More than simply a testament to one company's pathological endangerment of the environment and public health, the Kalamazoo tragedy should serve as a powerful cautionary tale. Profit-hungry oil corporations like Enbridge and TransCanada continue to scheme up proposals to introduce or increase the volume of tar sands oil through communities in the Pacific Northwest, the Gulf Coast, New England, Ontario, Quebec and British Columbia.
We know that the risks of the tar sands oil industry don't stop with spills like the one that upended lives along the Kalamazoo. Our nation's pre-eminent climate scientist, Dr. James Hansen, has warned that burning through the tar sands -- source of the world's dirtiest oil -- would mean "game over for the climate." Even if you don't live in the path of an existing or proposed tar sands pipeline, you should be concerned that a climate system spiraling out of control is already on our doorstep.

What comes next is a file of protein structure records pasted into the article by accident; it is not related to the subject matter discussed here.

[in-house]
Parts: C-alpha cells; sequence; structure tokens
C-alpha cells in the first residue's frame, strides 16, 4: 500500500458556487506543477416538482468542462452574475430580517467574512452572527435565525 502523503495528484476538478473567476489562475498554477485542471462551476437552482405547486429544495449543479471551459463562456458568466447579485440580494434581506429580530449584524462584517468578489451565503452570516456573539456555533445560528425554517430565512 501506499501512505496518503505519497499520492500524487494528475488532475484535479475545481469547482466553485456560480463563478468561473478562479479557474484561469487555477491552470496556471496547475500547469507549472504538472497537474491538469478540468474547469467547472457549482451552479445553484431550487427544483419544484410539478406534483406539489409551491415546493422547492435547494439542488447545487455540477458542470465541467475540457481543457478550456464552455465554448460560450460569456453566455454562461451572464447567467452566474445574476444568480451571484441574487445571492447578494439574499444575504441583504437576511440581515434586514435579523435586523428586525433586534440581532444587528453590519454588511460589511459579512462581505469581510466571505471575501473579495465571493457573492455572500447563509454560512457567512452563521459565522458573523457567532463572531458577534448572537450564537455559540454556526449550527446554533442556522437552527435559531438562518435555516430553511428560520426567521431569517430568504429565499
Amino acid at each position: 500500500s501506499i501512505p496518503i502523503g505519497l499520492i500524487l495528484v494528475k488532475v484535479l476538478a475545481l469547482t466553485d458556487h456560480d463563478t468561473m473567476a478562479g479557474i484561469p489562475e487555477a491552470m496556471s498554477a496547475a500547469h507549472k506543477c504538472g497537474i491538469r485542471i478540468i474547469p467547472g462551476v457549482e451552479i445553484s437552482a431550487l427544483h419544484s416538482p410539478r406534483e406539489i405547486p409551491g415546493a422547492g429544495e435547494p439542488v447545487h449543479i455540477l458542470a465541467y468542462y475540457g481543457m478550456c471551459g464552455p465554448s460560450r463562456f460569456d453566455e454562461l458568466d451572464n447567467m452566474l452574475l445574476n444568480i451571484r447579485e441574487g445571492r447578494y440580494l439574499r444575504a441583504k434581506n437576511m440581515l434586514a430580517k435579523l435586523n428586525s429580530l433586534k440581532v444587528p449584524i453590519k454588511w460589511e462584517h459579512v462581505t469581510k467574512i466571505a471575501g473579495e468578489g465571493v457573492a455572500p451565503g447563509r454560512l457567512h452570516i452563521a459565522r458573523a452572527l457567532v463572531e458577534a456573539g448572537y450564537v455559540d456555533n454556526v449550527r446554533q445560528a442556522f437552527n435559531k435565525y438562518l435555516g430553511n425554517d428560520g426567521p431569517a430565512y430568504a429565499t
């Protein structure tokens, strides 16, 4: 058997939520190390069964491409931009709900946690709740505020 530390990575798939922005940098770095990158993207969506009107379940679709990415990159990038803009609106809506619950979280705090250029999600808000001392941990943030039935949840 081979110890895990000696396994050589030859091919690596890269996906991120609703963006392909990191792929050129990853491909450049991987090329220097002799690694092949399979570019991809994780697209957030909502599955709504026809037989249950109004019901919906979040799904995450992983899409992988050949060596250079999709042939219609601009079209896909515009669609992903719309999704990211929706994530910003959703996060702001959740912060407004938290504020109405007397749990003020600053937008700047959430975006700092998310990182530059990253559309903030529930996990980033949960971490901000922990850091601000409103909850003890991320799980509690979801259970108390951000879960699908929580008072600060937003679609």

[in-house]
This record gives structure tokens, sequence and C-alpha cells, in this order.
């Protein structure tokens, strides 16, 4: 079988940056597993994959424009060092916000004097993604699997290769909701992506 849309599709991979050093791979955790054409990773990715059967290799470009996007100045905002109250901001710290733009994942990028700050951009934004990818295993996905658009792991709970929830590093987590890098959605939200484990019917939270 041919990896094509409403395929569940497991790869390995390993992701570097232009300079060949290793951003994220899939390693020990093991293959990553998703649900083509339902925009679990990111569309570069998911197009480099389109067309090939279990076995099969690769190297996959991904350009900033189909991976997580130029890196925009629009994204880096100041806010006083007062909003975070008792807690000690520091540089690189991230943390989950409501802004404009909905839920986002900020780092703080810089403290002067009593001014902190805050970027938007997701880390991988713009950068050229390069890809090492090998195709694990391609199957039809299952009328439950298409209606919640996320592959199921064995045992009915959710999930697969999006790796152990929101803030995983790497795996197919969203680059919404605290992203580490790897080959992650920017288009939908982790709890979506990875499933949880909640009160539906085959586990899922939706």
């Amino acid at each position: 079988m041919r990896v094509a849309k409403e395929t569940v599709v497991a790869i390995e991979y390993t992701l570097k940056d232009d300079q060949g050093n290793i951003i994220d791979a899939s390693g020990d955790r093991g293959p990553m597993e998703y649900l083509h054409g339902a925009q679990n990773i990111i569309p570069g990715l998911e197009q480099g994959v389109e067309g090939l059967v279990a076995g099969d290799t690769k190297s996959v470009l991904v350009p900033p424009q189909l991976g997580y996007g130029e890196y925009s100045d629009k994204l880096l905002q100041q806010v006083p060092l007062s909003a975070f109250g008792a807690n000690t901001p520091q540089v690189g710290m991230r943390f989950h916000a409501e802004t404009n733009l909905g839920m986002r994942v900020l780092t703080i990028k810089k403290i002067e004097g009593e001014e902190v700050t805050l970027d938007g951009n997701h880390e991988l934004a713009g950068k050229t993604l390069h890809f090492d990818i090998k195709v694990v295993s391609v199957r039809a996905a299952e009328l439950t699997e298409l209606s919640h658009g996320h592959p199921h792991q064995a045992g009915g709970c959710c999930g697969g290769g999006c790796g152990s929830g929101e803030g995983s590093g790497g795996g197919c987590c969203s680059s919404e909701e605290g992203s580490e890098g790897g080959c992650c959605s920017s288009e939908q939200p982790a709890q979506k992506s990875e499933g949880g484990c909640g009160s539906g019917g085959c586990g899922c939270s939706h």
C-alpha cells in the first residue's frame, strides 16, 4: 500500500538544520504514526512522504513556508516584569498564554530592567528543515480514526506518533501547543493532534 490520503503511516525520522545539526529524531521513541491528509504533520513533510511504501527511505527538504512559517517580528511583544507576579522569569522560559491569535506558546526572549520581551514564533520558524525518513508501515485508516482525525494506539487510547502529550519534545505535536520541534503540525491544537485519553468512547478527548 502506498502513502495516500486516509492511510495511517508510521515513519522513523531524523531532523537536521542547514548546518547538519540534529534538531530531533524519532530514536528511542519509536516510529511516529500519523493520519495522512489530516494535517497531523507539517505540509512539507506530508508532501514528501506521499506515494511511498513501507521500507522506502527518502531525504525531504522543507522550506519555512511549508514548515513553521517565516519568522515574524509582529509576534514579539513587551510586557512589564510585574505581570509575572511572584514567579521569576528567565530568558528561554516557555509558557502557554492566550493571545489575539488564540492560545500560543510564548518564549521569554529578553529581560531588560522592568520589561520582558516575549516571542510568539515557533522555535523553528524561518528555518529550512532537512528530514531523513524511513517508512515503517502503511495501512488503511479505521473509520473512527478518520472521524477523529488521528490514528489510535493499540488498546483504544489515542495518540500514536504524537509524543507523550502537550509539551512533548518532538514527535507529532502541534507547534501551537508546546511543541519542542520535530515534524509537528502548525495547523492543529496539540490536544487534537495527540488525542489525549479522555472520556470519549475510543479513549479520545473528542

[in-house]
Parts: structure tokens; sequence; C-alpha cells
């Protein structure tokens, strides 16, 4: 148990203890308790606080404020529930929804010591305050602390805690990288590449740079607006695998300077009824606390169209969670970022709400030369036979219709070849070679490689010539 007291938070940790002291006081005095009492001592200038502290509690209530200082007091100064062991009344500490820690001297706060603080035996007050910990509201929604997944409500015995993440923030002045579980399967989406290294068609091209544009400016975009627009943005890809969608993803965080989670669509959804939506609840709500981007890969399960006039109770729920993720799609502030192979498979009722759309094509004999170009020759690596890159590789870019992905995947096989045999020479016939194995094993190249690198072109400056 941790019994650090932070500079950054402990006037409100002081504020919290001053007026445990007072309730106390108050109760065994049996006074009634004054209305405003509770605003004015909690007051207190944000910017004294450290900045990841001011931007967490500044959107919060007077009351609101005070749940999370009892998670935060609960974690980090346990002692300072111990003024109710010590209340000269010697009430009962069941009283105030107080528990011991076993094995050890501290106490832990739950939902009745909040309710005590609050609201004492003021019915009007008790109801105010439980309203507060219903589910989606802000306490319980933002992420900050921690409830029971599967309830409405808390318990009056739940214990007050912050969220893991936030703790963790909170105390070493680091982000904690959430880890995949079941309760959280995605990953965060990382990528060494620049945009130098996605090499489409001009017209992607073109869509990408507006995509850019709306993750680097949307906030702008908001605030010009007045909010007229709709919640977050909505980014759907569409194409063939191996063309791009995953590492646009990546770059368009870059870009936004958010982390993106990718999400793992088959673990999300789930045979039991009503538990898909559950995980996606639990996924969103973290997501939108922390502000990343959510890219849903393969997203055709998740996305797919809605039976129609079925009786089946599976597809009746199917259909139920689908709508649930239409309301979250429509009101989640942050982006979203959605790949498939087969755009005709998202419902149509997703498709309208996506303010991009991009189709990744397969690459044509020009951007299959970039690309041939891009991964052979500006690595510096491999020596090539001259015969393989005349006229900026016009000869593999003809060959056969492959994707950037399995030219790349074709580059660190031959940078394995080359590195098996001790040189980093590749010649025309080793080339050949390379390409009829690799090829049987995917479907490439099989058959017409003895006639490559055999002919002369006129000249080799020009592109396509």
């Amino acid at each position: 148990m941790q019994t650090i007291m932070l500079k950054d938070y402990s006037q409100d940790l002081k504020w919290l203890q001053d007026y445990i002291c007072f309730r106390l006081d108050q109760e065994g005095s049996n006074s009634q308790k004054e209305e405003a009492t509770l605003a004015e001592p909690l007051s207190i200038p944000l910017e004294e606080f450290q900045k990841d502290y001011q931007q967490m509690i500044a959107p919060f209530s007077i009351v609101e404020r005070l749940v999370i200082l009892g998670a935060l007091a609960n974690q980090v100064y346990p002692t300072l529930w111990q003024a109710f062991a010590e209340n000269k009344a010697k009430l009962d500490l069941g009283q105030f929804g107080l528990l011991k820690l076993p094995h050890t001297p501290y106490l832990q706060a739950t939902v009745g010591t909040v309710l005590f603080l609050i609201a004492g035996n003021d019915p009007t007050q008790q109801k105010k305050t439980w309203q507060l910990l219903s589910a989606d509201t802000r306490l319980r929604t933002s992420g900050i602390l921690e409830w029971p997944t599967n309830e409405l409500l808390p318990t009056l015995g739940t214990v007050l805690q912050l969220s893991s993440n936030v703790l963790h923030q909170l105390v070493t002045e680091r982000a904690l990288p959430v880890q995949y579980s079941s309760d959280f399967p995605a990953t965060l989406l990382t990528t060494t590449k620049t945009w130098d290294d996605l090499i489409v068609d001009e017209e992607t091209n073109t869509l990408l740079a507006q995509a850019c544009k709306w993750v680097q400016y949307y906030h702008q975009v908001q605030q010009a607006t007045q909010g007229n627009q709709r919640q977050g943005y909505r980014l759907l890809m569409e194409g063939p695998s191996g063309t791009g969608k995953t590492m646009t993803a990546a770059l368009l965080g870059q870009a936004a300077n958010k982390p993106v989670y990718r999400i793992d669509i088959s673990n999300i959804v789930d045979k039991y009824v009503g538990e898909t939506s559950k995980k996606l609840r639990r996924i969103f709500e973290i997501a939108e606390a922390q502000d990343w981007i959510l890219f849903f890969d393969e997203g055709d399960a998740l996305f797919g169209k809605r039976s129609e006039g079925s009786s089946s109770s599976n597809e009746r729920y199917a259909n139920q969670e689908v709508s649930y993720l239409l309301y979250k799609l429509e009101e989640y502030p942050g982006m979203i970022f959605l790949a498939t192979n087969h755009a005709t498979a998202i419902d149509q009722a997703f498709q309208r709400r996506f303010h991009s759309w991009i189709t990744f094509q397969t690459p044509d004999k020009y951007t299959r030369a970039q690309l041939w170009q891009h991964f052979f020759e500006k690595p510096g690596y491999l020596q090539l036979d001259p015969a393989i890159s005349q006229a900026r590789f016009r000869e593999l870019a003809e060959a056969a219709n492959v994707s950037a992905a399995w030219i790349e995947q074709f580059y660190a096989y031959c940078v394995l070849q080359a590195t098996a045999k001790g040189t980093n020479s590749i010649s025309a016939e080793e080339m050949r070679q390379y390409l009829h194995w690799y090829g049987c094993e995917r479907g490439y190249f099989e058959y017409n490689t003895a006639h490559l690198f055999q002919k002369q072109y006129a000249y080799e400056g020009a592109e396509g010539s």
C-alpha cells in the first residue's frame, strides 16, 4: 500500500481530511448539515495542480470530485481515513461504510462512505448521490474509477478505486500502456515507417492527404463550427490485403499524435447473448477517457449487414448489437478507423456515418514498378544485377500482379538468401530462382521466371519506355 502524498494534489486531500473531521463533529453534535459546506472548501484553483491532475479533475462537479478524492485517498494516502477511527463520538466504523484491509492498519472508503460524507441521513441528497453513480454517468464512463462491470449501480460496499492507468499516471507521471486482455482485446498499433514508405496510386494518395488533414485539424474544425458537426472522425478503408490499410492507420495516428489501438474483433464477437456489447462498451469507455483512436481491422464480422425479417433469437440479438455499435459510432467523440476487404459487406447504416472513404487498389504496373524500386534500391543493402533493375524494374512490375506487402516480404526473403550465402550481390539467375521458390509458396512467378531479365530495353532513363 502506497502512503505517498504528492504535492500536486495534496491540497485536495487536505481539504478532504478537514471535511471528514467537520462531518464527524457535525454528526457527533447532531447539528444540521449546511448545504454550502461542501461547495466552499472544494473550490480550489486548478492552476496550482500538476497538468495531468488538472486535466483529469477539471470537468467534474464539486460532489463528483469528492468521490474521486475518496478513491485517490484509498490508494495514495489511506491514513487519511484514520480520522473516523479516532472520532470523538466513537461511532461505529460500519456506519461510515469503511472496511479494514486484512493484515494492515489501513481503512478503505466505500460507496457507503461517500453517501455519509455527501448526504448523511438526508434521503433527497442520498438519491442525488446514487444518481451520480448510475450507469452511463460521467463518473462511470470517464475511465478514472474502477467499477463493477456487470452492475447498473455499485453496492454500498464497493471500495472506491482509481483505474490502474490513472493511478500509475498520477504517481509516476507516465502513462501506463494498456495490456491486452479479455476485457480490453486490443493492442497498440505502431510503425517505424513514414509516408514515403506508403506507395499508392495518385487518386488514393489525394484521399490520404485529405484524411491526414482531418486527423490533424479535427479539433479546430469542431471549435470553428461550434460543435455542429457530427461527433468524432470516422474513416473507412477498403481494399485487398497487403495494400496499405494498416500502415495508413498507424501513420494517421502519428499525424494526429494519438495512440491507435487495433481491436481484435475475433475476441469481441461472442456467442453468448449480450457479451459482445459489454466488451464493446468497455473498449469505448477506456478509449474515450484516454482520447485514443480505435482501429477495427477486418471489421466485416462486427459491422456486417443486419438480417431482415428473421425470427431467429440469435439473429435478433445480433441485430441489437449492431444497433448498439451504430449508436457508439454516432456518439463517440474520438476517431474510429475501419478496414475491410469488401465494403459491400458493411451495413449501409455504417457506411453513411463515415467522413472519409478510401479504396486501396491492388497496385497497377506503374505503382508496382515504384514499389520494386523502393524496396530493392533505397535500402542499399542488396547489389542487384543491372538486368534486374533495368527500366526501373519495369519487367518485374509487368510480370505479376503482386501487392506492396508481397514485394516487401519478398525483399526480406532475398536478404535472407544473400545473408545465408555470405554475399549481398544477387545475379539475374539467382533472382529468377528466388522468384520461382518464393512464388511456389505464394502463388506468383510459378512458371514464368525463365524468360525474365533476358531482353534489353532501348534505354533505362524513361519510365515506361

I, and a growing and powerful movement of people across the country, are fed up with letting rich fossil fuel corporations decide when and where they can irrevocably damage our communities and radically alter the climate system we depend on for survival. Today, on the two-year anniversary of the Kalamazoo spill and in the midst of a summer of unprecedented extreme weather, the human and economic costs of our addiction to 19th-century dirty energy are hitting too close to home. Today and every day, it's up to all of us to remember Kalamazoo, to stand with communities on the front lines of the climate war and to continue to fight for a tar sands-free, justice-fueled future.